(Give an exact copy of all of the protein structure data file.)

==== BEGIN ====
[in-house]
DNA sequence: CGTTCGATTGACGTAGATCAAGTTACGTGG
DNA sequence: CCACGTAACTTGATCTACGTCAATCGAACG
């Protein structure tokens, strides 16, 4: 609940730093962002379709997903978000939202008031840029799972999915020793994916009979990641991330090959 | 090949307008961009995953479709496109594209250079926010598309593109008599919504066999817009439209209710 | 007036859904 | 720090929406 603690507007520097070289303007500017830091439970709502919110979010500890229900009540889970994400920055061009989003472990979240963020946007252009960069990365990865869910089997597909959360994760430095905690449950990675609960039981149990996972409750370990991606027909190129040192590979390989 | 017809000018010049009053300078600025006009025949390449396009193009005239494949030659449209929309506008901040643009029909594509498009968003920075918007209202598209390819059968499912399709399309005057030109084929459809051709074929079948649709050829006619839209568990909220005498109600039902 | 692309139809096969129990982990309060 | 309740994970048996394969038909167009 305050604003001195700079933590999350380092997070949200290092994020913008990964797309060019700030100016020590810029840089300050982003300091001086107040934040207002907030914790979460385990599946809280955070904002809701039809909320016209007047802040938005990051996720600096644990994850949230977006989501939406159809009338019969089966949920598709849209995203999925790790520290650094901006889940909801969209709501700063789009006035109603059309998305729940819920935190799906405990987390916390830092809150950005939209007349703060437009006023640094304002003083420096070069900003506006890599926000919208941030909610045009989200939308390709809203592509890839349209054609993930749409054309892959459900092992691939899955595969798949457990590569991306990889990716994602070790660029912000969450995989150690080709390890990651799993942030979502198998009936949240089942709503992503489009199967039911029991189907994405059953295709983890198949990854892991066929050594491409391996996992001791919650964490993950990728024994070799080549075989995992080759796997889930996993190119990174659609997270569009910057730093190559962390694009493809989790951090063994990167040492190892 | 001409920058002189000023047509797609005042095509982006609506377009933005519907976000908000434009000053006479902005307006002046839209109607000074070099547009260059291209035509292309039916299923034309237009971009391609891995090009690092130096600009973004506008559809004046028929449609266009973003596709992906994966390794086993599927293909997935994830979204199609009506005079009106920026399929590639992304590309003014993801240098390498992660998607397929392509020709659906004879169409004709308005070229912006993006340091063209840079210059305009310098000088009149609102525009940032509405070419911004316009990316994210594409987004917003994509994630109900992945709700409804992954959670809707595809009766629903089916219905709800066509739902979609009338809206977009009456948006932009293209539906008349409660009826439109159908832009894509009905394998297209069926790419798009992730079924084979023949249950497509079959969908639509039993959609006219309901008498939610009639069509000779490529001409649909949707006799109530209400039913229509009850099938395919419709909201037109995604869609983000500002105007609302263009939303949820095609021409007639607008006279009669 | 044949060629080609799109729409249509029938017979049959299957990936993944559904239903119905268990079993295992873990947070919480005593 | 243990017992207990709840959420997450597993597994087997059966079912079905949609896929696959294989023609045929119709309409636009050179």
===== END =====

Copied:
[in-house]
DNA sequence: CGTTCGATTGACGTAGATCAAGTTACGTGG
DNA sequence: CCACGTAACTTGATCTACGTCAATCGAACG
């Protein structure tokens, strides 16, 4: 609940730093962002379709997903978000939202008031840029799972999915020793994916009979990641991330090959 | 090949307008961009995953479709496109594209250079926010598309593109008599919504066999817009439209209710 | 007036859904 | 720090929406 603690507007520097070289303007500017830091439970709502919110979010500890229900009540889970994400920055061009989003472990979240963020946007252009960069990365990865869910089997597909959360994760430095905690449950990675609960039981149990996972409750370990991606027909190129040192590979390989 | 017809000018010049009053300078600025006009025949390449396009193009005239494949030659449209929309506008901040643009029909594509498009968003920075918007209202598209390819059968499912399709399309005057030109084929459809051709074929079948649709050829006619839209568990909220005498109600039902 | 692309139809096969129990982990309060 | 309740994970048996394969038909167009 305050604003001195700079933590999350380092997070949200290092994020913008990964797309060019700030100016020590810029840089300050982003300091001086107040934040207002907030914790979460385990599946809280955070904002809701039809909320016209007047802040938005990051996720600096644990994850949230977006989501939406159809009338019969089966949920598709849209995203999925790790520290650094901006889940909801969209709501700063789009006035109603059309998305729940819920935190799906405990987390916390830092809150950005939209007349703060437009006023640094304002003083420096070069900003506006890599926000919208941030909610045009989200939308390709809203592509890839349209054609993930749409054309892959459900092992691939899955595969798949457990590569991306990889990716994602070790660029912000969450995989150690080709390890990651799993942030979502198998009936949240089942709503992503489009199967039911029991189907994405059953295709983890198949990854892991066929050594491409391996996992001791919650964490993950990728024994070799080549075989995992080759796997889930996993190119990174659609997270569009910057730093190559962390694009493809989790951090063994990167040492190892 | 001409920058002189000023047509797609005042095509982006609506377009933005519907976000908000434009000053006479902005307006002046839209109607000074070099547009260059291209035509292309039916299923034309237009971009391609891995090009690092130096600009973004506008559809004046028929449609266009973003596709992906994966390794086993599927293909997935994830979204199609009506005079009106920026399929590639992304590309003014993801240098390498992660998607397929392509020709659906004879169409004709308005070229912006993006340091063209840079210059305009310098000088009149609102525009940032509405070419911004316009990316994210594409987004917003994509994630109900992945709700409804992954959670809707595809009766629903089916219905709800066509739902979609009338809206977009009456948006932009293209539906008349409660009826439109159908832009894509009905394998297209069926790419798009992730079924084979023949249950497509079959969908639509039993959609006219309901008498939610009639069509000779490529001409649909949707006799109530209400039913229509009850099938395919419709909201037109995604869609983000500002105007609302263009939303949820095609021409007639607008006279009669 | 044949060629080609799109729409249509029938017979049959299957990936993944559904239903119905268990079993295992873990947070919480005593 | 243990017992207990709840959420997450597993597994087997059966079912079905949609896929696959294989023609045929119709309409636009050179």